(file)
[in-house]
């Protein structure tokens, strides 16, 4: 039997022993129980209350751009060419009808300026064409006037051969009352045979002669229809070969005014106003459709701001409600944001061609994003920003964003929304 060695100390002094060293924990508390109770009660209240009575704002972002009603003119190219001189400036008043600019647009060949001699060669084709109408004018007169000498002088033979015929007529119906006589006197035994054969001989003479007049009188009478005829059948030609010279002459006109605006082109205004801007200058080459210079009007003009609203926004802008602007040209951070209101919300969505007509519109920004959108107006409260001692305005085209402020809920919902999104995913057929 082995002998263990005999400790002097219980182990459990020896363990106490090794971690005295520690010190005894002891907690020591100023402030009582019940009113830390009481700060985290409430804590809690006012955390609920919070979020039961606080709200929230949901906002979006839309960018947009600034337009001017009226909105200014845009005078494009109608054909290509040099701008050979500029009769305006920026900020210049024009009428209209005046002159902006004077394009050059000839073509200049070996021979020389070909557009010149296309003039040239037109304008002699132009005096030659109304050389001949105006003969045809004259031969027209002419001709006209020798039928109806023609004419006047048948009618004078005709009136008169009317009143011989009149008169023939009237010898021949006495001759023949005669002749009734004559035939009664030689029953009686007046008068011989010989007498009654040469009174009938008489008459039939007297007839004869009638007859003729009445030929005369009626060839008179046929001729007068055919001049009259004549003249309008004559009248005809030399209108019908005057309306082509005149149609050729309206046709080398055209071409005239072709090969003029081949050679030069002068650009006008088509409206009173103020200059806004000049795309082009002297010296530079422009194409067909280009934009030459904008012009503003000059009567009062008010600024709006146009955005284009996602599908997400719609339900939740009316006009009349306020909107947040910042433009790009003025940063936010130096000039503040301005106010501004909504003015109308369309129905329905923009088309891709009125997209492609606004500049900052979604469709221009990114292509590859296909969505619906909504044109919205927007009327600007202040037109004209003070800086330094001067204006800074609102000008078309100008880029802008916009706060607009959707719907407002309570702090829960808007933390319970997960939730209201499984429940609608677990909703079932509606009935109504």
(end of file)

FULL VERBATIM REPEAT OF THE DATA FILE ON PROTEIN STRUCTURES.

[in-house]
């Protein structure tokens, strides 16, 4: 039997022993129980209350751009060419009808300026064409006037051969009352045979002669229809070969005014106003459709701001409600944001061609994003920003964003929304 060695100390002094060293924990508390109770009660209240009575704002972002009603003119190219001189400036008043600019647009060949001699060669084709109408004018007169000498002088033979015929007529119906006589006197035994054969001989003479007049009188009478005829059948030609010279002459006109605006082109205004801007200058080459210079009007003009609203926004802008602007040209951070209101919300969505007509519109920004959108107006409260001692305005085209402020809920919902999104995913057929 082995002998263990005999400790002097219980182990459990020896363990106490090794971690005295520690010190005894002891907690020591100023402030009582019940009113830390009481700060985290409430804590809690006012955390609920919070979020039961606080709200929230949901906002979006839309960018947009600034337009001017009226909105200014845009005078494009109608054909290509040099701008050979500029009769305006920026900020210049024009009428209209005046002159902006004077394009050059000839073509200049070996021979020389070909557009010149296309003039040239037109304008002699132009005096030659109304050389001949105006003969045809004259031969027209002419001709006209020798039928109806023609004419006047048948009618004078005709009136008169009317009143011989009149008169023939009237010898021949006495001759023949005669002749009734004559035939009664030689029953009686007046008068011989010989007498009654040469009174009938008489008459039939007297007839004869009638007859003729009445030929005369009626060839008179046929001729007068055919001049009259004549003249309008004559009248005809030399209108019908005057309306082509005149149609050729309206046709080398055209071409005239072709090969003029081949050679030069002068650009006008088509409206009173103020200059806004000049795309082009002297010296530079422009194409067909280009934009030459904008012009503003000059009567009062008010600024709006146009955005284009996602599908997400719609339900939740009316006009009349306020909107947040910042433009790009003025940063936010130096000039503040301005106010501004909504003015109308369309129905329905923009088309891709009125997209492609606004500049900052979604469709221009990114292509590859296909969505619906909504044109919205927007009327600007202040037109004209003070800086330094001067204006800074609102000008078309100008880029802008916009706060607009959707719907407002309570702090829960808007933390319970997960939730209201499984429940609608677990909703079932509606009935109504």